The second code snippet looks more neat and understandable when compared to the first because when a developer looks at the component, in his mind, a mental picture is immediately formed, that the Table component has three high-level props which are data, style, and config. Then if he wants, he can dig deeper into any of them.

In the first code snippet, the developer is bombarded with a lot of information immediately and it is really easy for him to get lost here.

If needed, you should abstract the props as done in creating the config object. It is really easy to add more prop to the component every time you need to add one. But it takes some care and attention to stop, think and refactor to make the code look better.

Let me give you another example

<Circle
 x={x}
 y={y}
 radius={radius} 
/>
<Circle
 center={{x,y}}
 radius={radius}
/>

I’ve abstracted the x and y into a center object which makes the code more neat and clean.

4. Abstract application-specific API calls using Promises

Rather than writing the API calls directly in the component. Abstract the fetch calls into functions.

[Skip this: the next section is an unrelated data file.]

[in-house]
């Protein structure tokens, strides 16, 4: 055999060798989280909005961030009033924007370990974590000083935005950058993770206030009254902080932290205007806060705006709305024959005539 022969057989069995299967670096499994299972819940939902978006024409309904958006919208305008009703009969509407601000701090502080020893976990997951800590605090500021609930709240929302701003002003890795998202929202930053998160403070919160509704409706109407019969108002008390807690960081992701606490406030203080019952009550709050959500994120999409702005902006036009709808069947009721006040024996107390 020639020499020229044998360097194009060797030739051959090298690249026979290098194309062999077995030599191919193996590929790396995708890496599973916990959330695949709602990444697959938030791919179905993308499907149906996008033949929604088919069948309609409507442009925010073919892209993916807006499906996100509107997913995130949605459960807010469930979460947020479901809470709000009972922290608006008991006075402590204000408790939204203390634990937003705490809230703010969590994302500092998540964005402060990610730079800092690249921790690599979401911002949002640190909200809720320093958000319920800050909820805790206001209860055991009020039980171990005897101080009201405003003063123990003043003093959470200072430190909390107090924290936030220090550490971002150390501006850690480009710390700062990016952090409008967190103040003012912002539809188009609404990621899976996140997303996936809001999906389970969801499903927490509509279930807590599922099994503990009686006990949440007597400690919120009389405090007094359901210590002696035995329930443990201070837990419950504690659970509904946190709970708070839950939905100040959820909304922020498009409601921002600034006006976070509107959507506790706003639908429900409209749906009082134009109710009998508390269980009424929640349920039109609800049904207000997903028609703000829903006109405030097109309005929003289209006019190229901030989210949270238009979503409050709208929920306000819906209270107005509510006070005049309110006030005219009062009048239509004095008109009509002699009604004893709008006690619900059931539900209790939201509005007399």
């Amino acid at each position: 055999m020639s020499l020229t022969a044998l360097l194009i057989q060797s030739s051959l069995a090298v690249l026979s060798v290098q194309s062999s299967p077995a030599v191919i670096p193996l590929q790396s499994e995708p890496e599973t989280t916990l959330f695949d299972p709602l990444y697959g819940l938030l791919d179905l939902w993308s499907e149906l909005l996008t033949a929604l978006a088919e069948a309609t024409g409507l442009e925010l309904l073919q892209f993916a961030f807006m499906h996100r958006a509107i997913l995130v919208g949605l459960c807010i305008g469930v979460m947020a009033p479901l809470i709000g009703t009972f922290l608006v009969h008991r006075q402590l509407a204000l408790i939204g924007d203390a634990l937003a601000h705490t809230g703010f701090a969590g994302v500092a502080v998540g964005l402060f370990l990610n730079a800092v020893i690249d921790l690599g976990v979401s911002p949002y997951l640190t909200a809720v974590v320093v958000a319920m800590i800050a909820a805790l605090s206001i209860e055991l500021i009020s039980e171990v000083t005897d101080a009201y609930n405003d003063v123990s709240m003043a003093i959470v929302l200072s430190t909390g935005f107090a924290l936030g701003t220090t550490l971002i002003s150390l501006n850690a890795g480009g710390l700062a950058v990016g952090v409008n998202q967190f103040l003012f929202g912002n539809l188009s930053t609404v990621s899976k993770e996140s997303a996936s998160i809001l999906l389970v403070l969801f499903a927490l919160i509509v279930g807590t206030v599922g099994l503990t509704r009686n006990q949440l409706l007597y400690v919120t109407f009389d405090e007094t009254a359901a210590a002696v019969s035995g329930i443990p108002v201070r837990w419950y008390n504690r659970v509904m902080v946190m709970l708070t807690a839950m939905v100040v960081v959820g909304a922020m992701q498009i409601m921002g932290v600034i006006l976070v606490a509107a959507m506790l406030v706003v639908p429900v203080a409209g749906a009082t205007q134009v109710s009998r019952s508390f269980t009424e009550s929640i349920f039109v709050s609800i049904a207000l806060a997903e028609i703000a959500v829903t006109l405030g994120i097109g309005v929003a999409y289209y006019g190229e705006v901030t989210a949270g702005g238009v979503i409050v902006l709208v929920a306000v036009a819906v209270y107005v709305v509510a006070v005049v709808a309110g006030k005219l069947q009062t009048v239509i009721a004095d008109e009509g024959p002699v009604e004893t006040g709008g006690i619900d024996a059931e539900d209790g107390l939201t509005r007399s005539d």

Below is the code for rendering a list of comments.

Case 1

const CommentList = ({ postId }) => {
  const {commentList, setCommentList} = useState([])
  useEffect(()=>{
    fetch(url, {
      method: 'GET',
      headers: {
        'Content-Type': 'application/json',
      },
      body: { postId }
    })
    .then(response => response.json())
    .then(commentList => setCommentList(commentList))  
  })
  return (
    <>
      {comments.map(comment=>(
        <Comment
           author={comment.author}
           text={comment.text}
        />
      ))}
    </>
  )
}

Case 2

const CommentList = ({ postId }) => {

  const {commentList, setCommentList} = useState([])

  useEffect(()=>{
    getCommentList(postId).then((commentList)=>{
      setCommentList(commentList)
    })  
  })

  return (
    <>
      {comments.map(comment=>(
        <Comment
           author={comment.author}
           text={comment.text}
        />
      ))}
    </>
  )
}
const getCommentList = (postId) => {
  return new Promise((resolve) => {
    fetch(url, {
      method: 'GET',
      headers: {
        'Content-Type': 'application/json',
      },
      body: { postId } 
    })
    .then(response => response.json())
    .then(commentList => resolve(commentList))
    .catch(err=>console.log(err))
  })
}

In case 2, the React component for rendering comments in a post looks way cleaner when the details of the fetch call are taken out and abstracted into a new function.

To get your code even more organized, you can put all these application-specific API calls into a separate file that will reduce the clutter in the react component.

Rather than jumping in without a second thought and writing code, spend sufficient time in designing the components, their responsibilities, the hierarchy between them, props, state, etc. It will save a lot of time and effort for you as well as the other developers in your team.
So keep it short, sweet and simple and you should be okay 🙂